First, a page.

One of my first bands was this riot grrrl band called The WhoreMoans. We opened for Katie’s old band Galaxy, [who were] sort of a Sleater Kinney-esque three-piece. They thought we were the cutest teenager mini-version of them. I talked to Katie and [Austra drummer] Maya [Popstepski] after [the show], and I pretty much just followed them around Toronto for a long time. I was five years younger than them; I would just show up and was a total fan girl. Eventually they contacted me to play bass in Galaxy, a week before it broke up completely, but they liked what I contributed, and asked me to join their new project, which would become Austra, a year later.
Then there was Army Girls and now DIANA.
[Other DIANA members] Kieran [Adams] and Joseph [Shabason, who also plays saxophone in Destroyer] got a grant to record with their old band but it broke up, so they started a new project. They knew of me, and asked me to sing on it, so I went in one day, and the chemistry was good. We had some conversations where I remember telling them this was just a recording band. We are not going to gig, we are not going to tour, this just a project: a nice, Fleetwood Mac-type thing to get crazy in the studio.
But now you were just on tour, and you’re on a record label.
It’s great. I had a lot of stops and starts with projects [before], where I pushed and felt paralyzed by anxiety. I am at a place now where I can tour more, and Kieran and Joseph are great, lovely men.
I remember that you didn’t tour for a long time because you had anxiety about it. How did you get past it?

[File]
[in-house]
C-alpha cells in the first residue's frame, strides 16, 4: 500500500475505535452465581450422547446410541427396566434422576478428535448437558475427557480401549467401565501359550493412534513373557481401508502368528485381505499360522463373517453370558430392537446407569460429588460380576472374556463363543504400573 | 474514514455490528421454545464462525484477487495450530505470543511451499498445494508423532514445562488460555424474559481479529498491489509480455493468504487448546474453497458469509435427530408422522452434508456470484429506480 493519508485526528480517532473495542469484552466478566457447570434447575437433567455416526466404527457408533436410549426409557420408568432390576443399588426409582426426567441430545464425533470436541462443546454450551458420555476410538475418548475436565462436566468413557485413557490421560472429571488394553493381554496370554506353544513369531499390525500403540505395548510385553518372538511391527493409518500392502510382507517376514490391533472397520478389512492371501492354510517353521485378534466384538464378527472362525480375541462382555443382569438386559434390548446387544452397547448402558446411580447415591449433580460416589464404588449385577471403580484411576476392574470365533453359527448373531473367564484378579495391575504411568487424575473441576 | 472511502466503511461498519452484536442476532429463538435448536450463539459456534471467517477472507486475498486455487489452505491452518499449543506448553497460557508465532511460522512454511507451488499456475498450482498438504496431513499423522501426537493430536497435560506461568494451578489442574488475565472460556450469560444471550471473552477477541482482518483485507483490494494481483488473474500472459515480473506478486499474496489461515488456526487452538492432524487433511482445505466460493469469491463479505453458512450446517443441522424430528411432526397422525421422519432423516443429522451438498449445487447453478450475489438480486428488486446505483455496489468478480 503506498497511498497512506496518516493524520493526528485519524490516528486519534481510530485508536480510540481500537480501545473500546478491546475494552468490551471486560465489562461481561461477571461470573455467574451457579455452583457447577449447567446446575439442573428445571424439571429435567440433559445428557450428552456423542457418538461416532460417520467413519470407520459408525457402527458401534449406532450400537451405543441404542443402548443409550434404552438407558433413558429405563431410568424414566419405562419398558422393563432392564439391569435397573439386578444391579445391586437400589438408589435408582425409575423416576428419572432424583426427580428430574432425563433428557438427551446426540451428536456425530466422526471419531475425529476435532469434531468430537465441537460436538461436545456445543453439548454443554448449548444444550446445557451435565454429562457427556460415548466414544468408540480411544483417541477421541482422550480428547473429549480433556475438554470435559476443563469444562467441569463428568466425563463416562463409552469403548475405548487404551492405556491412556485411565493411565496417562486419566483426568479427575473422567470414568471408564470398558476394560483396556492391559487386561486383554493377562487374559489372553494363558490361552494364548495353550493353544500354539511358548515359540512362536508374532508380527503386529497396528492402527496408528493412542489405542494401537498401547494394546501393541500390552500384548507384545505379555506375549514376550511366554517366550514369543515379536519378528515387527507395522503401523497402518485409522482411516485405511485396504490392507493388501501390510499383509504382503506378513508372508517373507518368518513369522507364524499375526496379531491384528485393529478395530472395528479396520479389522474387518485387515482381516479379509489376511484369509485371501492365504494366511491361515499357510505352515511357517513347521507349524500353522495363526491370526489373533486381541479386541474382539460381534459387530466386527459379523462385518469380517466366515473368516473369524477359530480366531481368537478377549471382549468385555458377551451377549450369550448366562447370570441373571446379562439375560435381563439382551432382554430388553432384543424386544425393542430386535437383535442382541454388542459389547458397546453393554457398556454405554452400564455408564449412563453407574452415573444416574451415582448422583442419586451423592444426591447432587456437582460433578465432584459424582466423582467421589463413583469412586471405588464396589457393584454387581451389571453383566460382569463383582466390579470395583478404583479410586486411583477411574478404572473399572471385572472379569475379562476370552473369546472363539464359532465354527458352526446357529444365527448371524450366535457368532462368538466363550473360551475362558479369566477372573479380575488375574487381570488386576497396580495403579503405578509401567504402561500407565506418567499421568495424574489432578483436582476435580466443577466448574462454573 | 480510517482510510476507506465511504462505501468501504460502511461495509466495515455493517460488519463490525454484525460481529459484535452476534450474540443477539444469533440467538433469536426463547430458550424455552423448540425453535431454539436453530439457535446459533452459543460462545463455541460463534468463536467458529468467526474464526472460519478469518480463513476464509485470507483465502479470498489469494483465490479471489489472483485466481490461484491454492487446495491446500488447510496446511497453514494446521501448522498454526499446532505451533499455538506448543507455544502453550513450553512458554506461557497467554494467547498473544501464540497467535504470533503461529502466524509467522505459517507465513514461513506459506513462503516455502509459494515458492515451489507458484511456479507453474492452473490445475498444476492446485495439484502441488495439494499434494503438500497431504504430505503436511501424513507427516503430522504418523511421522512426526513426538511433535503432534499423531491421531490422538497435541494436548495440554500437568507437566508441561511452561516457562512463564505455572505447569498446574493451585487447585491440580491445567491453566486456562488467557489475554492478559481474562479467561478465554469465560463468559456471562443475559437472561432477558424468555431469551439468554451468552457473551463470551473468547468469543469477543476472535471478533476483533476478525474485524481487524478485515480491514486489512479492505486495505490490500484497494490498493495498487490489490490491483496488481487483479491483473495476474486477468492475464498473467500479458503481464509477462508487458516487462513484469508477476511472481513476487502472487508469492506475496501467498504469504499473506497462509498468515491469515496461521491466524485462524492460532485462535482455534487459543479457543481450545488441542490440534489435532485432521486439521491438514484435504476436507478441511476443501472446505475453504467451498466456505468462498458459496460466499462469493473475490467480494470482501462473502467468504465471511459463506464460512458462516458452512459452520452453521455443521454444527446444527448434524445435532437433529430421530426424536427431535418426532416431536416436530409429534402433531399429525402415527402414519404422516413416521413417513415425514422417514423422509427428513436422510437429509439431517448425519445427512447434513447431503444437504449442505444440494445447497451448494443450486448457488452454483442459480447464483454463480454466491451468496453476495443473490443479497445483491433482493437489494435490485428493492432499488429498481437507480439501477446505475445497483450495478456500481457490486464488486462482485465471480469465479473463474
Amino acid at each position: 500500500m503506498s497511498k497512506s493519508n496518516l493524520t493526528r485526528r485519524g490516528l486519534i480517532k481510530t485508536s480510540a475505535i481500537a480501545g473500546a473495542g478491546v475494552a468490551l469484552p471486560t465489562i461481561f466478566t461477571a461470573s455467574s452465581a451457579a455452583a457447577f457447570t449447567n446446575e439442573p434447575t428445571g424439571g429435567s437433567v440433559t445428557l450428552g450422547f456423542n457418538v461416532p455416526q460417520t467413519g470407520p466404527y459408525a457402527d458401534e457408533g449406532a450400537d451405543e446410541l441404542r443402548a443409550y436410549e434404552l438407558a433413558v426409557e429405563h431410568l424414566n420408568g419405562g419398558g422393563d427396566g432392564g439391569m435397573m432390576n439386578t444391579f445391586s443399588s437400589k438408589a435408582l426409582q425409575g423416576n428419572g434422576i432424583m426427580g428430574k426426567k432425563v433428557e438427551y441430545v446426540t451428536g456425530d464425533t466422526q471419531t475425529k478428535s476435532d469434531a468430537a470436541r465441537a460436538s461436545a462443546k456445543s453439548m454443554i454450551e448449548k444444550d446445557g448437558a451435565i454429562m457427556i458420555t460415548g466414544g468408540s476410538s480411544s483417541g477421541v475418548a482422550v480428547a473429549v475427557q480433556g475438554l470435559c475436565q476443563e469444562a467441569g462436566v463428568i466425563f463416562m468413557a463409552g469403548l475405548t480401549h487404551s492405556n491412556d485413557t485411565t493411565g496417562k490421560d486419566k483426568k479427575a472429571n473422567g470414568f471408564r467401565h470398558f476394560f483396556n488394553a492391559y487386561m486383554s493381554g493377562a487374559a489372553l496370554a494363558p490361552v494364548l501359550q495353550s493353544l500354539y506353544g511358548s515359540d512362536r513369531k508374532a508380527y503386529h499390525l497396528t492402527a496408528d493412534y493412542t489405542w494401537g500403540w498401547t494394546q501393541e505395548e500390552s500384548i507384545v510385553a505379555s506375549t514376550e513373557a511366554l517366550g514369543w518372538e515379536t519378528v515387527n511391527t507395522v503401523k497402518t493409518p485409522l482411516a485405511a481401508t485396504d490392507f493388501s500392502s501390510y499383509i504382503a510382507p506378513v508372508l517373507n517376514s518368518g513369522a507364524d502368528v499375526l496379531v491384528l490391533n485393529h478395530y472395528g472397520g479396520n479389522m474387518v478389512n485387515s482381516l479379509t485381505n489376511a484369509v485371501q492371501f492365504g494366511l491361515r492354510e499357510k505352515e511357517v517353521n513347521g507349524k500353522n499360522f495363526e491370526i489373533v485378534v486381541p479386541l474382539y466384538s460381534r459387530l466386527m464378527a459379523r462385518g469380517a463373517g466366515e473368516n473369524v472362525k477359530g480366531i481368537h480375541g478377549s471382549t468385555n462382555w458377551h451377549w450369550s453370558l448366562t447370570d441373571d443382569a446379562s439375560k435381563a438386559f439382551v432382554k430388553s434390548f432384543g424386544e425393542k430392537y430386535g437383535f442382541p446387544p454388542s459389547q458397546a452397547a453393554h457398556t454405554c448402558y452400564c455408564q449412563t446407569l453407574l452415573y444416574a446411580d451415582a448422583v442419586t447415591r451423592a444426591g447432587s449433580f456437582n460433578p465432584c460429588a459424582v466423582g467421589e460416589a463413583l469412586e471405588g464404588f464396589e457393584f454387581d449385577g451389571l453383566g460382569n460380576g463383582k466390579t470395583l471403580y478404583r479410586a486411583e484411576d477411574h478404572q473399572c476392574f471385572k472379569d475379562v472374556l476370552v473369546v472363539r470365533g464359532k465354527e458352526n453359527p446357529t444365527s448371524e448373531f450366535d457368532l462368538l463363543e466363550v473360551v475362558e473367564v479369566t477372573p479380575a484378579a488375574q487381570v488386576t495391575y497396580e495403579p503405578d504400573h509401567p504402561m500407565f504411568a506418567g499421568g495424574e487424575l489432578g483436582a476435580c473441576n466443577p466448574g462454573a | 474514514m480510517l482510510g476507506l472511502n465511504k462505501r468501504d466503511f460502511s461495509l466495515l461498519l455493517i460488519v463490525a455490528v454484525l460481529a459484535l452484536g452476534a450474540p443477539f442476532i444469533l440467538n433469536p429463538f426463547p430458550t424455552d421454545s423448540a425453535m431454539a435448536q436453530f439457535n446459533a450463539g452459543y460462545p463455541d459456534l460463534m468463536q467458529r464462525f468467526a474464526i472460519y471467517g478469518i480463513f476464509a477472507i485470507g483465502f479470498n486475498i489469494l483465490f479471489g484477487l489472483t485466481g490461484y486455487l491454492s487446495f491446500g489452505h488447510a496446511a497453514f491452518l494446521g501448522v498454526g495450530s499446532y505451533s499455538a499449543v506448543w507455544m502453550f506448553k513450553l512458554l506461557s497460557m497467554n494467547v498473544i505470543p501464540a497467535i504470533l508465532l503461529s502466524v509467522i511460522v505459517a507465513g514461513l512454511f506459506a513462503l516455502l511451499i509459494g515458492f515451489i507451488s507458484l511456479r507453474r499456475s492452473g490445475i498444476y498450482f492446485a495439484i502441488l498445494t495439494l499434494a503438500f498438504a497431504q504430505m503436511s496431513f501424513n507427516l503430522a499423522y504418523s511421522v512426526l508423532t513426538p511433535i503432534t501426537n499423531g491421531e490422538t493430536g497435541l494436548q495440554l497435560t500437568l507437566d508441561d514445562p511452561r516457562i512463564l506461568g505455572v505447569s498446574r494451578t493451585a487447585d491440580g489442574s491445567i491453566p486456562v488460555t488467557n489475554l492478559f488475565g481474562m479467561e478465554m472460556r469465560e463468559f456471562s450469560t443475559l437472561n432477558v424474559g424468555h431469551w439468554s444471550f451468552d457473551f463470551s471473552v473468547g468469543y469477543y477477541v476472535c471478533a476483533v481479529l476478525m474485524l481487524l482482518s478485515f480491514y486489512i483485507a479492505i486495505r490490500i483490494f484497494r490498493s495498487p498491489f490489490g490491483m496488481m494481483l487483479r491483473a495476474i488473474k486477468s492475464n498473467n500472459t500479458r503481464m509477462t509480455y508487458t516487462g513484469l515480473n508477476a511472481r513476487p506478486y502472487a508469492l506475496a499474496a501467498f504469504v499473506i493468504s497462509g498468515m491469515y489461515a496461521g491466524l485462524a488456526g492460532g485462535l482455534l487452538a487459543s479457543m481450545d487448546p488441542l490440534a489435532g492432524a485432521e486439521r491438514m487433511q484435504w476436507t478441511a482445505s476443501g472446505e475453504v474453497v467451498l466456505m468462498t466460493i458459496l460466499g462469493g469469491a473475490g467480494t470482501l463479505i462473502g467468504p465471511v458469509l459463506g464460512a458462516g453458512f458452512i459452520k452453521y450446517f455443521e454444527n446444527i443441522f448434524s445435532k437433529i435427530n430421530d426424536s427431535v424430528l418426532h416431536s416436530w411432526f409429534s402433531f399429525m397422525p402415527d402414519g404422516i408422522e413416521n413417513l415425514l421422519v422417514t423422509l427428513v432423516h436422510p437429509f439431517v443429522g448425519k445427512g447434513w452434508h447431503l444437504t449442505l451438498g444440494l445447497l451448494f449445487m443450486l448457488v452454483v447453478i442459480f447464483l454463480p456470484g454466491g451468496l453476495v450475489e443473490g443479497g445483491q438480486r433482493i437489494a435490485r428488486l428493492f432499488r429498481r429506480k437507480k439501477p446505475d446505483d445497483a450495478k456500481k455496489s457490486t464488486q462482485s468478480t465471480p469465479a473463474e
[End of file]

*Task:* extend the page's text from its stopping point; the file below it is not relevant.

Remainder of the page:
I didn’t outgrow it. People who say they did are either lying or very, very fortunate. I overcame it very slowly. It took me about 10 years of trial and error, doing small trips, manageable chunks, and worked up to longer tours. And I started meditating; I do it everyday, half hour to an hour, on the road or at home, whenever I find the time. It’s hard to have a routine with rehearsal schedules. And exercise. I started to train before I went on tour, because I would go on tour and come home and crash, be sick and exhausted. I was trying to figure out what it was, and my vocal coach was like, “Uh, you are in terrible shape, that’s what it is.”
What do you do?
I run, I rock climb, do yoga and pilates. I am a super-jock now [laughs].
What about your habits when you are at home?
Having a creative habit is really the best thing, being disciplined enough to do the same thing every day. It gets tough, and that’s why a lot of people don’t do it. But when I’m not writing every day, I get so blocked, cranky and weird, so it’s really important to just do it, all the time.
What do you do to prepare for performing? What and how do you research?
I get so excited to perform, and I never want to fuck it up. I look up who are the singers and performers I think are the greatest—PJ Harvey, David Bowie, Thom Yorke. I spent a lot of time watching videos of them performing a song over the course of their careers if there was any evolution over time, what they do, or never do. Alison Mosshart [of the Kills], too. She has total swag on stage; she moves really slow. I look at how people move. I dance in front of the mirror a lot. There are things you gotta watch out for, like hands. Hands are always bad. What do they do? I see my elbow out there and I am like “Uh, get back in here.”
What do you go for when you’re performing? Do want it to be low-key or do you try to throw that rock star strut in there?
That’s the question, eh? Every time I see a performance I think that is low-key I think “I wanna do that,” and when I see someone who is over-the-top, I think “Oh, I wanna do that!”. I feel like I am clinical in my approach, though. We just played with fun. and Tegan and Sara at this outdoor stadium show, and I had never played like that, so I spent hours on YouTube looking up “Rolling Stones outside stadium,” shit like that. What do I do? What do I say to these people?
That’s exactly what I fucking said: “Helllooooo Torontoooo!” ♦